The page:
Ever cross your mind that other religions don’t want someone like you in them?

        • LogicGuru

          Why should I care whether they want me or not?

          • Lēoht Sceadusawol

            Because you want access to the ‘goodies’ of their club.

            Imagine if entry to sacred space was ‘invite only’.

          • Aine

            If that’s all you got from my response you shouldn’t be a professor at any school. Your reading comprehension is just sad

      • Gareth


      • Cat C-B

        Are you still here?

    • A. Nonymous

      ” I want to avoid religions, because they try to keep you, to convince you, to program you, to get your money, to get your mind.”
      As I have often said over the last 30 years: Organized religion is just another form of organized crime. They both want the same thing, to control you and to take your money.

      • Lēoht Sceadusawol

        I disagree. There are a lot of good things to be said for the organisation of religion.

        It is the methodology of some that can be an issue.

      • Cathryn Bauer

        It doesn’t have to be. But it’s up to you not to shut off your mind and to think critically about absolutes, including the absolute necessity to give anything more than a contribution to cover the inevitable expenses.

    • Rhoanna

      There are plenty of people who find beauty in the rituals of organized religions, and who use ritual to achieve mystical experiences.

  • Hecate_Demetersdatter

    “For a long time Christianity has only had to struggle with itself, and to praise the flowers that bloomed in its tended garden is to ignore the forest it razed to plant those seeds.”


    I wish that I’d written that.

    • Isabel

      I was thinking the same thing. Wonderful.

    • owlsdaughter

      Me three! Nails it!

  • PurplePagan

    To quote Mr D. Mustaine:

    “What do you mean, “I ain’t kind”?

    I’m just not your kind.”

  • Makarios Ofiesh

    I wonder how much of this particular type of hippie punching is rooted in envy. Consider a typical pew-sitter, going to church week after week, going through the motions, reciting by rote the responses and creeds, listening to the sermons, reading the holy book and the commentaries–and feeling, all the time, as if they’re chewing sawdust. And then they see people who don’t subscribe to their preferred brand, people who identify as SBNR, and who actually seem to find spiritual nurture in their blended practice.
    Because of their indoctrination, the pew-sitters can’t bring themselves to acknowledge that there is something lacking in their own church; and so, in the manner that seems to be hard-wired into the human psyche, they attempt to firm up the ground that they stand on by undermining others.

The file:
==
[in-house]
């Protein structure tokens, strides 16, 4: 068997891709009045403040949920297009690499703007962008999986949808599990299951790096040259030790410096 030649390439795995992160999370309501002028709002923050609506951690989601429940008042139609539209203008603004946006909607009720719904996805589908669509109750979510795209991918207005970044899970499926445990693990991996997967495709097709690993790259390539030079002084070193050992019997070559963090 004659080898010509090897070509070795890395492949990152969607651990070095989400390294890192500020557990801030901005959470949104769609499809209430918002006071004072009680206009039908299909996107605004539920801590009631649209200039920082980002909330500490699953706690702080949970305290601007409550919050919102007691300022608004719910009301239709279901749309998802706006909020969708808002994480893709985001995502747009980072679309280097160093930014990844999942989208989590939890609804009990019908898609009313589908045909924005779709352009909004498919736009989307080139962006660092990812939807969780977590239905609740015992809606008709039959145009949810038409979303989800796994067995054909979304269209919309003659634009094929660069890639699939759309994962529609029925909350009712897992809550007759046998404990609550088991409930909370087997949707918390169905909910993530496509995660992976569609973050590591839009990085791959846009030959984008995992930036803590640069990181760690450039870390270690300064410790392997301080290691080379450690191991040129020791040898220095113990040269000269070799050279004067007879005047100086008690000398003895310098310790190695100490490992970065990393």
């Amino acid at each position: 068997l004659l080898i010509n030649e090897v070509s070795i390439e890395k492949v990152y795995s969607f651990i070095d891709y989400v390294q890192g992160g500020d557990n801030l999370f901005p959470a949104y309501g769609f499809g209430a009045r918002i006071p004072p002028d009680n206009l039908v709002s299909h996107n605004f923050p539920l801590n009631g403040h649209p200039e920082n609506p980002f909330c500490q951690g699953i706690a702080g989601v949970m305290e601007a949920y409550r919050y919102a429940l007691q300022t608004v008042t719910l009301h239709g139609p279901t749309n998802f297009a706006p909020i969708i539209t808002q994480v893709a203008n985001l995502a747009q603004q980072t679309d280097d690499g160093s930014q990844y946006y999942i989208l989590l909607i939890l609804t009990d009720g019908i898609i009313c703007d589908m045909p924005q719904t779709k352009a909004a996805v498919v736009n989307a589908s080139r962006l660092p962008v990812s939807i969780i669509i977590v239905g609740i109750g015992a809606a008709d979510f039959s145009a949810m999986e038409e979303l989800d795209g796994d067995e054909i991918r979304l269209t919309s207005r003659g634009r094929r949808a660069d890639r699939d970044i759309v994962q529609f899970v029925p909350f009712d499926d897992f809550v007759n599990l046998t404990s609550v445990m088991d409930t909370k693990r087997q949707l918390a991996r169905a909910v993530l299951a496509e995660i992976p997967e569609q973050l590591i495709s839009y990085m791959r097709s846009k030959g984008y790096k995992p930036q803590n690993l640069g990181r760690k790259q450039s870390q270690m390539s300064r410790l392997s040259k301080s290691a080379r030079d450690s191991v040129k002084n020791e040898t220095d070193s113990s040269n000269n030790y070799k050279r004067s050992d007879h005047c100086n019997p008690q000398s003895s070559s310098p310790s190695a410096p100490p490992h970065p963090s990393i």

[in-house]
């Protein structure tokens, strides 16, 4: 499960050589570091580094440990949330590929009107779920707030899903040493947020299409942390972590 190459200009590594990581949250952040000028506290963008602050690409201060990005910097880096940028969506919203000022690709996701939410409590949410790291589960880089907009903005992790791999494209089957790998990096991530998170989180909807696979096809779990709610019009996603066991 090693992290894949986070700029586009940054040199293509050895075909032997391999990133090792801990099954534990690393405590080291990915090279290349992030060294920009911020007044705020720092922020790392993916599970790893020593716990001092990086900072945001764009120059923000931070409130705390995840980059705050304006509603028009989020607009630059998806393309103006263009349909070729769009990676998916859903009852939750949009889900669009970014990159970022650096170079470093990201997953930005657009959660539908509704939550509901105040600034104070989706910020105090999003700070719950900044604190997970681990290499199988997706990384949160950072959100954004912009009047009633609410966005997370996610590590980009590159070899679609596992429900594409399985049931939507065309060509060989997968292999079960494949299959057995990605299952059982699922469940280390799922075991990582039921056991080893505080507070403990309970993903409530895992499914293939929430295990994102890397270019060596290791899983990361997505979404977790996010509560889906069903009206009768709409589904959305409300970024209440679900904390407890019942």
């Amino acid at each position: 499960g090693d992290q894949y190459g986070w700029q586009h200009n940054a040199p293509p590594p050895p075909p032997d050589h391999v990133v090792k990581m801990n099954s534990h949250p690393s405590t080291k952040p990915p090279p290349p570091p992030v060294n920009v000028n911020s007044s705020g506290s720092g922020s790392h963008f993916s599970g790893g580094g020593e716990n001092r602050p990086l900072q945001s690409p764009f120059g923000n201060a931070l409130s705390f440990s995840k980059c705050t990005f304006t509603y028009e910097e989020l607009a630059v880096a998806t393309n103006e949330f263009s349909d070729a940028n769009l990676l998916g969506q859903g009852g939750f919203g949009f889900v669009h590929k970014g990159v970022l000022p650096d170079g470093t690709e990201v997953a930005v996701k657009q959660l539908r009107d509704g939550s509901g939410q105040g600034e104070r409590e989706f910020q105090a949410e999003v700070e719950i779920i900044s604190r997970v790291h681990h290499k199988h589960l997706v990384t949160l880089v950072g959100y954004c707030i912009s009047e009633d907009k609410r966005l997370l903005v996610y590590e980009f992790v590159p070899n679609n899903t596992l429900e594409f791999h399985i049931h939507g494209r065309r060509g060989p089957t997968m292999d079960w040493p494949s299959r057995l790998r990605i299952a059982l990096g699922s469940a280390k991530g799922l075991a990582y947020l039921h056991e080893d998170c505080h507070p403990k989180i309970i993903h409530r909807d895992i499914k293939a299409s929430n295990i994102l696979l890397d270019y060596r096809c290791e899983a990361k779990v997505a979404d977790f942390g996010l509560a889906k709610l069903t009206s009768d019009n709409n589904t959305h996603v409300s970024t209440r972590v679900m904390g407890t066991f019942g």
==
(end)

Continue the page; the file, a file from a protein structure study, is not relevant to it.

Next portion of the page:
• PurplePagan

      All this plus the possibility of being told you’re probably going to Hell can’t help the morale.

      • Makarios Ofiesh


    • NoBodE

      I’m not so sure they are actually reading the bible. While many are able to quote verses they have learned by rote, very few have actually read it cover to cover.

    • Lēoht Sceadusawol

      I’ve known plenty of regular church goer that get the same level of spiritual fulfilment from their collective worship as many Pagans get from their rites.

    • tedseeber

      Actually, it is the above attitude that is the reason for it.

  • Obsidia

    So, those who follow their own spiritual path, or a “blended” path, or an “eclectic” path, are SELF-ABSORBED. Oh my! How horrible! Well, Jesus (whose teachings these religious pundits profess to follow) said to “love others as you love yourself.” Not MORE than you love yourself. AS you love yourself. So did they ever think about what that means?
    Remember the “concerned Catholic Parent” at the Indianapolis Pagan Pride event? His big criticism was, “These people worship THEMSELVES! They worship trees! They are silly.” Bascially the same criticism that Mr. Miller presents. If they are so silly, well, why not just laugh at them and walk away? Why be “outraged”? Why be upset at all?
    Another case of Cognitive Dissonance. Mr. Miller and the Concerned Parent seem to be afraid to break away from the comfort of not having to think for themselves, not having to explore the spiritual wilderness, not having to face their own deep SELF. And so they project their SHADOW SELF on others. Shameful.

  • kittylu

    Not too long ago there was a study that said unaffiliated spiritual people accounted for something like 80% of millenials. Thats probably what has them all up in arms.

  • Cathryn Bauer